At the end of this morning’s Mass our priest gave us a homework assignment. He told us to think about a person who has been an advocate for us. In his sermon, Deacon Bill defined the Advocate, or the Holy Spirit, as a comforter, counselor, friend and companion.
Lots of people have been one or more of those to me, but if I have to choose just one, it’s my friend Laurie. I’ve dumped my troubles on her in the most boring and repetitious ways and she’s given me support when she’d probably just as soon slap some duct tape over my mouth.
The best thing is she’ll listen and do it quick. You don’t get much phone time with Laurie, she’s always busy, so you’ve got to launch right into your whining – get right to the point about what a jerk someone has been so she can (a) agree with you and (b) pile more on, even if she’s never met the person, and (c) give her tidbit of either advice, “the person is a jerk, you gotta just walk away,” or sympathy, “the person has always been a jerk, I don’t know how you stand it.”
Laurie doesn’t like conflict, so she’s not going to present you with an opposing view – she’s never a “devil’s advocate.” Lots of friends will try to gently inform you that you have something to do with your current misery, and if you simply take their advice you’ll live happily ever after. I know Laurie feels that way about my troubles, I’m not stupid, but she doesn’t kick me when I’m down. She doesn’t want to fix me. She just wants to hang out, although one time after being saturated with my repetitious indignities, she did tell me, “Well, Suzanne, you’re no picnic.”
When I got my first humor article published in The Oregonian, Laurie invited me over. She had congratulation balloons, bonbons, and a jar of Nutella on the counter with two spoons. Yes we’re white trash. There were also generous servings of alcohol to celebrate. Some people are jealous of your accomplishments, but she never is, or else she’s a good actress. I’m so shy and insecure (I’m a good actress!), that when I made a video about my projects I sent it to her for an opinion. She called and said, “Oh my gosh, that video is hilarious. You say, ‘and that’s not all, and wait there’s more,” and you say ‘that fish is about frying pan size.’ John and I are still laughing. It’s so funny.” I asked if I should show it to others. “Oh yeah, it’s hilarious. You gotta show it to everybody.” It’s a couple blogs down from this, and no one else thinks it’s funny. Laurie keeps bringing it up every time I talk to her: “Oh my gosh, that video. Too funny!”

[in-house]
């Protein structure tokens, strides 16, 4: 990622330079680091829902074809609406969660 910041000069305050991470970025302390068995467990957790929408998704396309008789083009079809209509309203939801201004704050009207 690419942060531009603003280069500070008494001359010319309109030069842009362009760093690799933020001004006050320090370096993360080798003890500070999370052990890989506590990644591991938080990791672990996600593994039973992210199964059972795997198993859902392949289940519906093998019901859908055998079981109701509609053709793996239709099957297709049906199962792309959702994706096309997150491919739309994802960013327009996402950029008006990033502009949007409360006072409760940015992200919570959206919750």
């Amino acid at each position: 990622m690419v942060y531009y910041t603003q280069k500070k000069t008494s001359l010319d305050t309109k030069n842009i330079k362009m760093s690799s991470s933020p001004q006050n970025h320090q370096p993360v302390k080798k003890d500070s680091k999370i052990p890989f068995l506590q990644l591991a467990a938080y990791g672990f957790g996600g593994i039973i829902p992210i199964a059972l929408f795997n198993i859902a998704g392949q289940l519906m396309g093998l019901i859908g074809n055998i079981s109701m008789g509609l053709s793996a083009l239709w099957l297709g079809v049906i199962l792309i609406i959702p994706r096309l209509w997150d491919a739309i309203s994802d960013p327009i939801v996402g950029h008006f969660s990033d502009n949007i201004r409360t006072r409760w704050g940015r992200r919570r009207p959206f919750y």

Years ago, after I had a stillborn child, and I thought we should have a funeral, Laurie called my friends and asked them to come. One said, “The baby wasn’t even alive, why are they having a funeral? I don’t want to miss work.” I have no doubt that Laurie felt the same way, but she called anyway, and she came to the funeral, because she knew it would comfort me. Funerals are for the living.
So for my homework, I pictured several people who’ve been advocates to me – friends and relatives who have helped me in big and little ways, from the man who pulled off the freeway and changed the flat tire on my rental car, to my neighbor Eric who hobbled down the trail on his newly operated knee to rescue my little dog when I lost her.
So I want to thank all of you, my Mom and Dad, my husband, children, brother, mother-in-law, aunt, cousins, niece, nephew, friends. Wait. This sounds like I’m practicing for an academy award speech. I want to thank all of you who have given me great counsel, been my friend and companion, gone with me on journeys just so I wouldn’t have to go alone, and comforted me in low times and made me laugh. I owe everything to you guys. I can feel the Holy Spirit flowing through you, whether you believe in him or not.